Perspective | This NCAA tournament makes clear the folly of expansion

Perspective | This NCAA tournament makes clear the folly of expansion

Tooba Shakir 54 years ago 0 3

If you want to believe some pundits and the NCAA, the first weekend of this year’s men’s basketball tournament was spectacular. If you want to believe me, it was mostly a bore — and evidence that the last thing the event needs is expansion.

Sure, there were memorable moments: Oakland over Kentucky was fabulous, and so was Yale over Auburn. James Madison hammering Wisconsin was fun — though entirely predictable.

After that? Well, there was a good deal of time Sunday afternoon to watch golf.

In the end, all eight No. 1 and No. 2 seeds made it to the Sweet 16. In all, 12 of the top 16 seeds advanced. Only one team seeded lower than sixth is still playing, and that’s North Carolina State, the 11th seed in the South. But the ACC tournament champion hardly qualifies as Cinderella. All credit to the Wolfpack for winning seven straight games, but we aren’t talking glass slipper stuff here.

What we are talking about is lots of yawns and more yawns after that.

Of course neither the NCAA nor the television networks care much about that. Did you happen to notice how many at-large bids the so-called one-bid conferences got? None. The committee loved the Mountain West, didn’t love the Big East and pretty much ignored the smaller conferences. It loved the SEC and the Big Ten, which earned eight and six bids, respectively. Of those 14 teams, four are still playing. On the other hand, the Big East went three for three in teams reaching the Sweet 16, and the frequently maligned ACC (maligned by, among others, me) went four for five, the only loser being Virginia in a play-in game. There are some (again, me) who thought Pittsburgh deserved that fifth bid more than Virginia. Oh, well.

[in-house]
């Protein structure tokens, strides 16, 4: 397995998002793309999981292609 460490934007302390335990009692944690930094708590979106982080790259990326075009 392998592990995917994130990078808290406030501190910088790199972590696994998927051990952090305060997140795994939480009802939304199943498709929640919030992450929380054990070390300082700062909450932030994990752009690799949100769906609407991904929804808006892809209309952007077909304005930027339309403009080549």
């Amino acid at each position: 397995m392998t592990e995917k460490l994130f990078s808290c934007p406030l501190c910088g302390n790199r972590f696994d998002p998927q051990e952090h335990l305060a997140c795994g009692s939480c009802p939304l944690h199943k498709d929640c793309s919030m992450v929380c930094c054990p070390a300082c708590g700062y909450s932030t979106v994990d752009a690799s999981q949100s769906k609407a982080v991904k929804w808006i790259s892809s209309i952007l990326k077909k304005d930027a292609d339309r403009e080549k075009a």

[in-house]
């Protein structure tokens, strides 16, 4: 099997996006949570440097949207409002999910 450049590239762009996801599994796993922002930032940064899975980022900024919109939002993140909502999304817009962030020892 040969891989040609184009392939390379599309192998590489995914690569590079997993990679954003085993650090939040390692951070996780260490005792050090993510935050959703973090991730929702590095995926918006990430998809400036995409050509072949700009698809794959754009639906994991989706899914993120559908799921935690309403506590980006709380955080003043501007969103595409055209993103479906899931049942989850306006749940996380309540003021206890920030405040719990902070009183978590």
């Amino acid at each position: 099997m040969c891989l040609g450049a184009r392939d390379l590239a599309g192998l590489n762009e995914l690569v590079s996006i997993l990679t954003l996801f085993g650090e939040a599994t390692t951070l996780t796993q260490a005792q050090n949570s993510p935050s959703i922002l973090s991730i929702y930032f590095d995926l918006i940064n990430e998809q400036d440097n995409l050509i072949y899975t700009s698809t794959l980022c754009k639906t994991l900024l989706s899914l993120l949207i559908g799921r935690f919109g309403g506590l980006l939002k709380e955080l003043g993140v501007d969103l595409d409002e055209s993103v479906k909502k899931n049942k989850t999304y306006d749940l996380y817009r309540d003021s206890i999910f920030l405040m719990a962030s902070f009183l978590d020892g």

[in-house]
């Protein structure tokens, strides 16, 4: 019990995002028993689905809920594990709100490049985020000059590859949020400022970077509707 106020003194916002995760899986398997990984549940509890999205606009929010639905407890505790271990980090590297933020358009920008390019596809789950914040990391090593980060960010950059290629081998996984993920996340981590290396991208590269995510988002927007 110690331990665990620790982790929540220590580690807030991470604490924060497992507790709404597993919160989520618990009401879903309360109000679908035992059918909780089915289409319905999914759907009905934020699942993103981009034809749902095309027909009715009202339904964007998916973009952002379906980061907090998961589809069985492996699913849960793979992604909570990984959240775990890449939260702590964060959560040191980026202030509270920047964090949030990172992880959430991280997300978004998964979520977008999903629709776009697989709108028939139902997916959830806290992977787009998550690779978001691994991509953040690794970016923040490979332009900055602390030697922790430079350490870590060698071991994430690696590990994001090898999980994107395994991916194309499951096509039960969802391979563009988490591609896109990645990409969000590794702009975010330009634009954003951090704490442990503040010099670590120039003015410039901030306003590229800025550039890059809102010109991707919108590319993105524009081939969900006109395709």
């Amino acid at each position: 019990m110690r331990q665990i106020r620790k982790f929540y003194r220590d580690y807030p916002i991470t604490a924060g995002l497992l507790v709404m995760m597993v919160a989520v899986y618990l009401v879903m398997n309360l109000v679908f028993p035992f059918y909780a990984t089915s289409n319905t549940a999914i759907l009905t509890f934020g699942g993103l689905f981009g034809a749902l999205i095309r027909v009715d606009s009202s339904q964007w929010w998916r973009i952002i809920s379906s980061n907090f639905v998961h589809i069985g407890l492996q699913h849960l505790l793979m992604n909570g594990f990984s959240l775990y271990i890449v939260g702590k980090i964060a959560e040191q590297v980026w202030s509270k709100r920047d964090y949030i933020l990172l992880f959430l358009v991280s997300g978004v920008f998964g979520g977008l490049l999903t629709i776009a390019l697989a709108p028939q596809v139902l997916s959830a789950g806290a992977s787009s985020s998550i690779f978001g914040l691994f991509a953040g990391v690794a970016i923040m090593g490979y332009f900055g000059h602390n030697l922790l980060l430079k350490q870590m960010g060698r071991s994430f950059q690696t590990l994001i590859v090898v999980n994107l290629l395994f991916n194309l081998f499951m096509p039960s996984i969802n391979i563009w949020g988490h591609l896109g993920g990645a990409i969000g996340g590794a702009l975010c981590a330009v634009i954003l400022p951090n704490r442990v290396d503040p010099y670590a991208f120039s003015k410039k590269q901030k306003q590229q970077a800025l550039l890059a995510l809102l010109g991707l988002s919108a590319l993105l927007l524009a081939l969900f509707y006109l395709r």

Let’s pause to talk about this tournament expansion nonsense and the leading nonsense-maker, SEC Commissioner Greg Sankey. Sankey came out last week not only for expansion but for more bids for power conferences and fewer for leagues such as the Horizon — which produced Oakland this season and Butler in the past, before the Bulldogs left for the Atlantic 10 and then the Big East. No doubt Sankey thinks the Ivy League, which sent Princeton to the Sweet 16 a year ago and Yale to the second round this season, should play in a tournament for the little kids.

The SEC received eight bids. That’s more than half the league. To its credit, it did produce the two best upsets of the first week: Kentucky and Auburn choking on their résumés in first-round losses.

The power conference commissioners want more bids and, of course, more money. The networks are all for that: More games mean more advertising money. Just what the world needs: more insurance company commercials. And more bad games — which is what you get with more games.